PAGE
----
I think that it is valuable for every college student, no matter what their major or concentration, to have a professional idol, or role model, in their field of choice. Someone that they can look up to for the way in which they do their work, the quality of their work, or even just the person that they are. For me in the last few years, that person has been Rick Reilly. When I decided that I wanted to pursue sports writing about half way through high school, I began to look for people in the industry that I wanted to emulate, or draw from the way they wrote. I looked for stories that broke the mold, that approached issues from a unique viewpoint, and most importantly, that made me feel something. That is exactly what I found in Rick. He can write about just about anything and make me laugh, cry, and be intrigued. And yes, I have cried at a story of his. He often takes on stories that won’t make the headlines on ESPN or even a small town newspaper, but are nonetheless stories that need to be told. He’s not afraid to take a stand, to be honest and real, or approach controversial or touchy issues. To sum it up, he is the most genuine guy in the sports writing world today in my opinion. He is someone who I do not want to copy, but someone I respect and appreciate. I feel that there is a lot about his writing to be learned and emulated for aspiring sports journalists. Ok I’ll stop gushing about Rick Reilly and leave you with one of my favorite pieces of his that he did for ESPN around Thanksgiving time last year. Hopefully you can see and hear a little bit about why he is my professional idol.

John Wooden’s Love Letter

Must-Have Traits of Tomorrow’s Journalists

•April 11, 2010 • Leave a Comment

Of all of the articles I’ve read in relation to my Journalism 232 class, I feel that this one is the most relevant to the class topics thus far. The currently failing business model of the long-static journalism industry is a reality that must be dealt with. This article outlined the 8 most vital skills/traits that journalist in this new age must possess in order to be competitive in the current job market. The author says that “News companies are seeking journalists who are jacks of all trades, yet still masters of one (or more).” I imagine that this is very true. While many of the 8 traits listed involve technology, I believe that the most important trait will remain to be fundamental journalism skills. However, this is not enough on its own anymore. For a journalist to make it today, they must be multi-skilled, being able not only to produce a journalistically-sound story, but also possess the ability to communicate/deliver/distribute it in a multi-media format in many cases. The industry has broadened dramatically, but it is important for every journalist to remember what they are in the simplest form, a journalist, a story-teller, a voice of credibility. This is more important than all.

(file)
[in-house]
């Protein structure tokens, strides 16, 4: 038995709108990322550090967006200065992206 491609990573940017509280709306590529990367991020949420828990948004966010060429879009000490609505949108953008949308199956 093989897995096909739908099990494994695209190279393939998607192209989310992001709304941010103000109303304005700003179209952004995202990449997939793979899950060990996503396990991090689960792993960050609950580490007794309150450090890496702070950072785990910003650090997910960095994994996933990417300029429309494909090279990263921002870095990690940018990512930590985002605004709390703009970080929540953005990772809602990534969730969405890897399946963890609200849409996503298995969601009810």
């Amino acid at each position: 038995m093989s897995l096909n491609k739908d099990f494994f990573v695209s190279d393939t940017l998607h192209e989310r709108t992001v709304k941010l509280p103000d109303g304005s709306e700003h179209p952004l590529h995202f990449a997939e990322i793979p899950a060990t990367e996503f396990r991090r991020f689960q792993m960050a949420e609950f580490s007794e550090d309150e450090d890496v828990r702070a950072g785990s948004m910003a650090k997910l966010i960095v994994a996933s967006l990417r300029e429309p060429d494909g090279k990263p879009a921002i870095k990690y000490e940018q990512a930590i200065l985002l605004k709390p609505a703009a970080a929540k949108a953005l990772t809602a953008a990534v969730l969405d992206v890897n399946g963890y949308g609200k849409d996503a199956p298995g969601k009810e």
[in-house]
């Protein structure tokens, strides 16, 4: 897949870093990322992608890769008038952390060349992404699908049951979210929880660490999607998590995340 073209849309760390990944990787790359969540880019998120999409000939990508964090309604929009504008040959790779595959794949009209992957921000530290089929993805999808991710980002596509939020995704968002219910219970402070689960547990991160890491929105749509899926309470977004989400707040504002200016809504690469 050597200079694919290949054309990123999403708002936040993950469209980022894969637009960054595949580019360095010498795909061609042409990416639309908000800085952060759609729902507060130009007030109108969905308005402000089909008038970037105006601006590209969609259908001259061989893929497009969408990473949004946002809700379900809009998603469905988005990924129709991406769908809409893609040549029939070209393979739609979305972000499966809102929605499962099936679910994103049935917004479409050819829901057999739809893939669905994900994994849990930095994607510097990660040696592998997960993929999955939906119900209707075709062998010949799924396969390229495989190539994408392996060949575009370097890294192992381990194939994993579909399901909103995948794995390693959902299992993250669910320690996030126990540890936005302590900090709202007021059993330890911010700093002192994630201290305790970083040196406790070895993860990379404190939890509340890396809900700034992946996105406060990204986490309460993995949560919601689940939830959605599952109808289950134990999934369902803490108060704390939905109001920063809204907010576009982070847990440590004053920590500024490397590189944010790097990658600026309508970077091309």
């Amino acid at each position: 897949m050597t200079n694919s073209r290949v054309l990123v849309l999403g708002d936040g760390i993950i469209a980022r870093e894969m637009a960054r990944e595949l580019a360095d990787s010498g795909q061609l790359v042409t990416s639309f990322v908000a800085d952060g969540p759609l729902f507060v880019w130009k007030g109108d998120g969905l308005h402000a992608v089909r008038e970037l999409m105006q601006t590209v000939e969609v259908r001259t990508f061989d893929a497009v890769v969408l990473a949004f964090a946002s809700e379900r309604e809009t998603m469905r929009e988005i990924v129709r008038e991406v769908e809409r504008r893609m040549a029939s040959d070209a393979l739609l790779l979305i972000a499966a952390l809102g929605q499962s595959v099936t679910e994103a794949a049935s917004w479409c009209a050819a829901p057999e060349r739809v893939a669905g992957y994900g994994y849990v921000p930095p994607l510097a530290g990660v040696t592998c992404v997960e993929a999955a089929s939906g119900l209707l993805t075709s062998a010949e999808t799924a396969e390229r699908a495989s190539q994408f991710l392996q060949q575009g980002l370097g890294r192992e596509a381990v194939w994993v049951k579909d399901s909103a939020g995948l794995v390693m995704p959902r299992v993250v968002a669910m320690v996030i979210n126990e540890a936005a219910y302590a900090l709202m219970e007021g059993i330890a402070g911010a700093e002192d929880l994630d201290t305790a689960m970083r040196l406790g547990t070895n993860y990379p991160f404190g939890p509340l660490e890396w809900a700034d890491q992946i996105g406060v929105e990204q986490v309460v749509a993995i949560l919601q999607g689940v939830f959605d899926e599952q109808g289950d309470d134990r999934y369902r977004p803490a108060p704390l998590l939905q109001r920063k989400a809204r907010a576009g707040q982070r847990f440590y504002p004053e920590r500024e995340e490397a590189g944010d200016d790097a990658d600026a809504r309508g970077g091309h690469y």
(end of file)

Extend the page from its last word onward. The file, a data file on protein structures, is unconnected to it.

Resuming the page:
Laptop Killer?

•April 5, 2010 • Leave a Comment

As this week marked the release of the new Apple iPad, I felt it appropriate to write on the debate that is swirling around it. I read an article/review on the iPad, and what it means for the industry overall. The writer asks the question: can this replace a laptop? As with most things in life, there are advantages and drawbacks with the iPad. However, he finds that the iPad is much more than a e-reader (Kindle), or a big iPhone. The reviewer found that the more he got comfortable with the iPad, the less he wanted to crack open his laptop. His final verdict was: the iPad can indeed replace a laptop for most data communication, content consumption and even limited content creation, a lot of the time. But it all depends on how you use your computer. He also found that if you’re mainly a Web surfer, note-taker, social-networker and emailer, and a consumer of photos, videos, books, periodicals and music—this could be for you. If you need to create or edit giant spreadsheets or long documents, or you have elaborate systems for organizing email, or need to perform video chats, the iPad isn’t going to cut it as your go-to device. I don’t know if I’ll ever get an iPad, but this article definitely cooled me off on some of the criticisms of the iPad. And hopefully I will never be in a profession where I need to edit giant spreadsheets. (At least I hope so.)

Project #3

•March 29, 2010 • Leave a Comment

RUF Summer Conference